Freewriting and/or speaking to a trusted friend, support group, or licensed therapist can help you address feelings of sadness and loss, accept them, and healthfully forge ahead.

Communicate and Co-Parent

Co-parenting as a married couple is challenging enough; doing so during, and after, a divorce presents an entirely new set of challenges that could affect a child's well-being.

“When parents are going through difficult times,” says Cleveland Clinic pediatrician Skyler Kalady, MD, “children perceive that, regardless of their age." To best help them deal with the fallout of your relationship, Kalady recommends encouraging open, honest, and age-appropriate conversations and keeping routines intact; both are comforting to kids.

Likewise, keep an eye out for subtle (and not so subtle) signs your child isn’t doing well, “such as not doing as well in school, withdrawing from activities or friends, or just being disinterested,” which, says Kalady, could indicate serious underlying issues, like anxiety and depression. She also recommends asking the child's pediatrician about ways to reduce the potential negative effects of divorce.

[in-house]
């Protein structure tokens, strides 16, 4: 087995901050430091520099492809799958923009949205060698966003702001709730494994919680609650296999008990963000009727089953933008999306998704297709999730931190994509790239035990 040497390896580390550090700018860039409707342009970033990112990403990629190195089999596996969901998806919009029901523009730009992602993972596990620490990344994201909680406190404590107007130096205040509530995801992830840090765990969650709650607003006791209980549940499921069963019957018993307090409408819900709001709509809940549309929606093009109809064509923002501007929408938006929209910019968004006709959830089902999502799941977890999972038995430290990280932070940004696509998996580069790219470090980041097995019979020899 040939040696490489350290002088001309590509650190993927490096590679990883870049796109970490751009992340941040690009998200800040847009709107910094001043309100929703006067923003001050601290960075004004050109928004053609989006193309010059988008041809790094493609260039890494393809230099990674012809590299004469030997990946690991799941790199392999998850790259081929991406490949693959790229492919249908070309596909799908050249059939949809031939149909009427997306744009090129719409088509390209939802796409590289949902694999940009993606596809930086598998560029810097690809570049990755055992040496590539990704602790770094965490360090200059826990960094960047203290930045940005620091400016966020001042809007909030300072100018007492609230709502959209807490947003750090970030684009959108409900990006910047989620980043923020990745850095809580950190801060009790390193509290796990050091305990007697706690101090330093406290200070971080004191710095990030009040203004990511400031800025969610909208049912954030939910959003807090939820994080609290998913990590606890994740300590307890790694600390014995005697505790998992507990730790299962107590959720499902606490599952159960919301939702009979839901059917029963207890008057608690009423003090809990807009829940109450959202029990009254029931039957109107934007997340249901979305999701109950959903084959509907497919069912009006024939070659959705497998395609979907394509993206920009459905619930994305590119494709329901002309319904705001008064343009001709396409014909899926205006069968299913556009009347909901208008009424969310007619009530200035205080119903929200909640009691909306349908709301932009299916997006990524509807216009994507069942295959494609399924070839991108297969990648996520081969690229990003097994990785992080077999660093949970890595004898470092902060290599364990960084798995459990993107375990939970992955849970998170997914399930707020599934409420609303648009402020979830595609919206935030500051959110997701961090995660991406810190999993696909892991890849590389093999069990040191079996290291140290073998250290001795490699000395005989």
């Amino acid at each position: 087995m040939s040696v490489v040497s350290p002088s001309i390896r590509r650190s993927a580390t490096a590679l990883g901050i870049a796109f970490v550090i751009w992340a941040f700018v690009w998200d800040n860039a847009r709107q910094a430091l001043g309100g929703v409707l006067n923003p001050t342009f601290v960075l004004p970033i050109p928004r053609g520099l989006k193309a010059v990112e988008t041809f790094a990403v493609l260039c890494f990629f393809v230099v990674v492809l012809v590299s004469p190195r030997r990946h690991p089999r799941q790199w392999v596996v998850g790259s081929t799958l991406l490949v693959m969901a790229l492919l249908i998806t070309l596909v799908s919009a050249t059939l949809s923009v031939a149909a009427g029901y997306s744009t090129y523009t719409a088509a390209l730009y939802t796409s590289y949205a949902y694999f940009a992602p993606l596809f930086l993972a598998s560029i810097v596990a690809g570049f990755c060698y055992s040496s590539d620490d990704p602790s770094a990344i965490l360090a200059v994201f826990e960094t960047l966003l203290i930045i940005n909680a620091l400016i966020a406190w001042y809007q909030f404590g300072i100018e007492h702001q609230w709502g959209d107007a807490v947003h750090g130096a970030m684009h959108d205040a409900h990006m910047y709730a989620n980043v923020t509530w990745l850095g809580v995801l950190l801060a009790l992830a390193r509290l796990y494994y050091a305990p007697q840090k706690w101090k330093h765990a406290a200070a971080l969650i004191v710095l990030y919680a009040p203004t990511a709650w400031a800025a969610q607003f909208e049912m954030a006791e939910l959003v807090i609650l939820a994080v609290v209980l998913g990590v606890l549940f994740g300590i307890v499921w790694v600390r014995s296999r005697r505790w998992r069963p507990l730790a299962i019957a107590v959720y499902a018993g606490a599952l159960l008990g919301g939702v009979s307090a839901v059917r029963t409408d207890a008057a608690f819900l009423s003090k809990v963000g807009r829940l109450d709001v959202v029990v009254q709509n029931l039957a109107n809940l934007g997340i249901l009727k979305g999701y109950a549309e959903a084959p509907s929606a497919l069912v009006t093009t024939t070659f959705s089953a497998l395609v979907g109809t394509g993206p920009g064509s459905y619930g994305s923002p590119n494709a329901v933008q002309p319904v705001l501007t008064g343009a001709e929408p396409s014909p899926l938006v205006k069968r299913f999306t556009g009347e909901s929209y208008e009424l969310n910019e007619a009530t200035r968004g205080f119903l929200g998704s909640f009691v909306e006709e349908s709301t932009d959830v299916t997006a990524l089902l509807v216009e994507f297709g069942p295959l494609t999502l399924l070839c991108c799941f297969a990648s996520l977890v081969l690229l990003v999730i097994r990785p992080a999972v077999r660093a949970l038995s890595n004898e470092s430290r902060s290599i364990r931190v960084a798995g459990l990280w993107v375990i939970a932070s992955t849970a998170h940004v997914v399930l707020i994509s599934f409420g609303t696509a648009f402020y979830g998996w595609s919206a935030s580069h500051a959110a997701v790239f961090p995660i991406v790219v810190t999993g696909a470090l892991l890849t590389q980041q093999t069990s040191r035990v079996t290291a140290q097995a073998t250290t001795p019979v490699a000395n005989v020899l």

Focus on Yourself

Sure, your world may be spinning, but try to think of this solo time as an opportunity. “It’s all about you now,” says clinical psychologist Suzanne Lachmann, PsyD, via HuffPo. She also maintains that dwelling on what your ex might be doing, or how they're dealing with your breakup only hampers your potential to move on.

Instead, take that cooking class you’ve had your eye on, or finally book that trip to Europe you've been dying to take. While it's natural for your mind to drift onto topics involving your ex, better use of your energy is to focus on yourself, on what you can start learning about you, and the things that are meaningful and fulfilling as you enter this new chapter.

So what will it be? Going back to school? Diving head-first into work in preparation for a promotion? Spending more time with the kids? Whatever you decide to tackle, the possibilities are infinite.